U.S. Attorney General Merrick Garland headed back to Capitol Hill on Wednesday to face angered lawmakers who questioned him about the politicization of the Department of Justice. Garland also refused to recant a memo in which he called CRT and LGBT-concerned parents as "domestic terrorists." That very same memo had him call upon the FBI to investigate parents who opposed critical race theory and transgender policies in public classrooms.

"I don't believe it's reasonable to read this memorandum as chilling anyone's rights," Garland said in response to GOP lawmakers on Wednesday, as reported by CBN News. "It's about threats of violence and it expressly recognizes the constitutional right to make arguments about your children's education."

This was Garland's response when Republican Sen. John Cornyn asked him if he ever considered the "chilling effect" that the Attorney General's "threat, a federal prosecution," would have on "parents' exercise of their constitutional rights to be involved in their child's education."

Garland's controversial memo came at the heels of the National School Board Association's (NSBA) letter to President Joe Biden lamenting about their safety in the face of angered parents who opposed critical race theory and transgender policies. The letter sought the federal government's protection against what they believed were "domestic terrorists": parents who cared about their children's education and indoctrination. The NSBA has since apologized for overreacting. Garland, however, does not appear to be interested in apologizing for his memo.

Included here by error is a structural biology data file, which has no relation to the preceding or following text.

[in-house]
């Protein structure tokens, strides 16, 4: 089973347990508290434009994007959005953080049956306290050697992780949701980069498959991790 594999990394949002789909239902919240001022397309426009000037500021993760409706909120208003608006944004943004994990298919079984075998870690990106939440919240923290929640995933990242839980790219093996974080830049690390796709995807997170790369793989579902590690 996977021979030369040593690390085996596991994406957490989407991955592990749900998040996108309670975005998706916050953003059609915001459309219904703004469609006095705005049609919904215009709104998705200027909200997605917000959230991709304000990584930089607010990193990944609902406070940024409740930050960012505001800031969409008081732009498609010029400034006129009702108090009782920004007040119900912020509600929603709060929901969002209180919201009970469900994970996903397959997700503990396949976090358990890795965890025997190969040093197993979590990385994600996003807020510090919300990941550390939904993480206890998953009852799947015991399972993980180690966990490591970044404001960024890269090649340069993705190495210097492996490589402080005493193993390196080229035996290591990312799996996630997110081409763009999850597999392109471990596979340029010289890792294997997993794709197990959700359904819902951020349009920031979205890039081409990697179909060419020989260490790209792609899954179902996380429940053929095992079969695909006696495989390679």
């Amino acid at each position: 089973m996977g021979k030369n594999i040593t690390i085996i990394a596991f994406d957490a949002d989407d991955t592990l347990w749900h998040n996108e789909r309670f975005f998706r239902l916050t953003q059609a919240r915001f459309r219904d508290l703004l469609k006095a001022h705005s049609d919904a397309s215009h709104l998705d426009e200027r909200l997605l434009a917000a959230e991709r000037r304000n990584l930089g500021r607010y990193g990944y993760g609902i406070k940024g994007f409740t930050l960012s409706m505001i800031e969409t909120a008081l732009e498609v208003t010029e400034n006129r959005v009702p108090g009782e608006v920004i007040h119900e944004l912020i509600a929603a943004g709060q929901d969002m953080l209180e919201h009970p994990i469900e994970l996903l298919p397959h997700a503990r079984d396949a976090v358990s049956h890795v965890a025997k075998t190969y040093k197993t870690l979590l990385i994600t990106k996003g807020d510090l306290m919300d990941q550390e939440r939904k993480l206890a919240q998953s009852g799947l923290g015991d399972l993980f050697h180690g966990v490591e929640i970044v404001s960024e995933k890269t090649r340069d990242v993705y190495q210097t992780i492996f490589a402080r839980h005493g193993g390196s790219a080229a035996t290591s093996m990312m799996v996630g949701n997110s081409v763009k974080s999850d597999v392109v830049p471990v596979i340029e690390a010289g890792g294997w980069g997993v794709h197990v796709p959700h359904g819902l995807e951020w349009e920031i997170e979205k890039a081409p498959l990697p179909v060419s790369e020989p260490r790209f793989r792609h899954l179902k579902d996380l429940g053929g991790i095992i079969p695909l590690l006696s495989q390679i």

Sen. Cornyn wasn't the only Republican leader to criticize Garland on Wednesday, as Sen. Tom Cotton of Arkansas also took the opportunity to blast the Attorney General. According to Breitbart. Sen. Cotton told Garland, who was a nominee for the Court but failed to be confirmed, "Thank God you are not on the Supreme Court."

"This testimony, your directive, your performance is shameful," Sen. Cotton said during the Senate hearing. "You should resign in disgrace, judge."

Republican Sen. Josh Hawley of Missouri also demanded Garland's resignation, accusing him of "[mobilizing] the FBI to intimidate parents without legal basis and, we now know, premised on misinformation [Garland] didn't bother to verify."

Garland continued to defend the letter labeling parents as "domestic terrorists," claiming that the memo was "not about parents being able to object in their school boards. They are protected by the First Amendment, as long as there are no threats of violence, they are completely protected."

"We are only trying to prevent violence against school officials," Garland concluded.

But parents don't feel protected at all. Moms for America and other organizations representing mothers from across the U.S. have risen up in protest near Capitol Hill on Wednesday, demanding parents to be included in curriculum and policy decisions such as CRT.

Aly Legge, a mother, remarked, "I take full offense to parents like myself that the DOJ and NSBA referring to concerned parents like myself as domestic terrorists."